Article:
"You got to bring both guns blazing, a full suit of armor, a first-aid kid and basically everything you can because you know they are going to go to the glass and beat you up," said Bruesewitz. "We got to make sure we come with our war paint."
It's a lot of extra baggage for No.15 Wisconsin (19-6, 8-4 Big Ten) to carry, but the challenge demands it when the Badgers square off against No.7 Michigan State (20-5, 9-3) at the Breslin Center tonight looking to inch closer to the top spot in the Big Ten.
The Badgers have an opportunity to move one game back thanks to Michigan State knocking off then-No.3 Ohio State, 58-48, in Columbus on Saturday. The Spartans did it by out rebounding Ohio State and holding them to 26 percent shooting – two areas where Wisconsin faltered in its home loss to OSU a week earlier.
Those numbers more so continue a trend under Coach Tim Izzo. Michigan State is holding teams to a .374 field-goal percentage, the lowest total of the Izzo era and fifth best in the nation, and its +10.2 rebounding margin is the third-best margin of the era and in the nation.
Currently, Michigan State is the only team in the country to rank in the top five nationally in both categories.
"Michigan State is as physical as anyone we'll play this year and that's something they are known for," said junior Jared Berggren. "Every player on the floor rebounds well. We have to work hard, box out every time, stay discipline, stay tough and try to win those 50-50 balls."
The size in the paint Wisconsin will be fighting against makes it all the more of a challenge. Senior Draymond Green, a Big Ten player of the year candidate and the life blood of the offense, is listed at 6-7, 230 pounds and averages a double-double (15 points, 10.5 rebounds). Junior Derrick Nix (6-9, 270 pounds) and sophomore Adreian Payne (6-10, 240) bring added muscle while 6-6, 220-pound freshman guard Branden Dawson is second on the team with 4.8 rebounds a game.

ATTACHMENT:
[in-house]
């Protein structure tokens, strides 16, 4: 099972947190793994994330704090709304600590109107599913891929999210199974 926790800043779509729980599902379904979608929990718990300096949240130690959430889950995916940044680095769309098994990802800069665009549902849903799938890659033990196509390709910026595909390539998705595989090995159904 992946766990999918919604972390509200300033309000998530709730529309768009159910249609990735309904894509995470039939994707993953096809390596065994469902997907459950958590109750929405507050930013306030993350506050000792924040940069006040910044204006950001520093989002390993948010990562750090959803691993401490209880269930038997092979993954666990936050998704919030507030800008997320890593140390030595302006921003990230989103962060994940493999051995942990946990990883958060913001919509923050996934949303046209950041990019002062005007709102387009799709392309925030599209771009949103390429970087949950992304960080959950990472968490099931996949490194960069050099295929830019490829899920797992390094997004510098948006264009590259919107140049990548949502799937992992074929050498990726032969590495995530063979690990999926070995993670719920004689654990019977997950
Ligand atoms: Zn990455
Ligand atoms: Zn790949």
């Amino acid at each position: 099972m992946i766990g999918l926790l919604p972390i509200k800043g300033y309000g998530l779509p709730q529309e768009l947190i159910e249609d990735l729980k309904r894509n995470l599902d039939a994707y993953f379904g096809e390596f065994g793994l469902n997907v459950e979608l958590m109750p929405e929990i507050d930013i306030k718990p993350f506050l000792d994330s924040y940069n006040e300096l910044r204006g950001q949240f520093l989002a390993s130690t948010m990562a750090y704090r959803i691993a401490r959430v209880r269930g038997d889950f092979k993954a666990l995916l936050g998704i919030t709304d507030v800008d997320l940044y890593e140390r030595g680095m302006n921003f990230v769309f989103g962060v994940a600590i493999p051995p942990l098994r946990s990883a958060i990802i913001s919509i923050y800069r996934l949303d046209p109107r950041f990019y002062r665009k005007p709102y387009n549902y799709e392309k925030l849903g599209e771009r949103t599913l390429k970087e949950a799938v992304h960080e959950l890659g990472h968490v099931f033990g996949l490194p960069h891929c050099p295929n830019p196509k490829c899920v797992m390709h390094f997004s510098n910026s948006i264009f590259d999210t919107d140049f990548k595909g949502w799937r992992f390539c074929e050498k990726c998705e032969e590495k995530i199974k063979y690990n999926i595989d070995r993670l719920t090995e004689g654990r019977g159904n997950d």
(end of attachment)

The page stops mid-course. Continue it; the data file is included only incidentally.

"Rebounding is something that pride themselves on," said Bruesewitz, as Michigan State leads the Big Ten with 13.0 offense rebounds per game. "Every year, year in and year out, they are always at the top of the Big Ten in rebounding, and that's something that we have to take care of. We have to control the boards better than we did last game. The boards are really going to tell the story."
When it comes the Badgers-Spartans over the last six years – the work on the boards has made the difference. After Wisconsin won the first six games in the series with Ryan as the head coach, the two schools are 7-7 in the last 14 meetings with the Spartans having won the last six on their home floor with a 10.5 rebounding edge.
In Michigan State's 63-60 overtime win at the Kohl Center Jan.3, the Spartans first win in Madison since 2001, the Spartans outrebounded Wisconsin 41-33, a game that will be remembered more for junior Ryan Evans' desperation three-pointer being waved off after a video review rather than a 36-18 disadvantage in the paint.
"There's no question that (rebounding) was one of the big differences in the game and it often tells the story when we play them," assistant coach Gary Close said. "They go to the boards hard. You got to have some heart and go get it.
"We've had our nights when we've rebounded well, but I don't think it's been consistent. We're heading into some teams that can really expose you."
Wisconsin averages 5.4 total rebounds and 3.0 offensive rebounds less that Michigan State, but the Badgers have plenty of guys that can secure the loose ball. Evans is fourth in the Big Ten in rebounding at 6.8 per game. Bruesewitz is tenth with 5.3 per game, followed by Berggren (4.9), sophomore guard Josh Gasser (4.3) and senior guard Jordan Taylor (4.0).
The strength in numbers will be vital, but so will be packing the armor and war paint to combat for every loose ball.
"They have a physical mentality," Bruesewitz said. "That's just how Coach Izzo coaches and we have to have that edge, too. We have to make sure we match that intensity, and exceed it, if we're going to come out on top."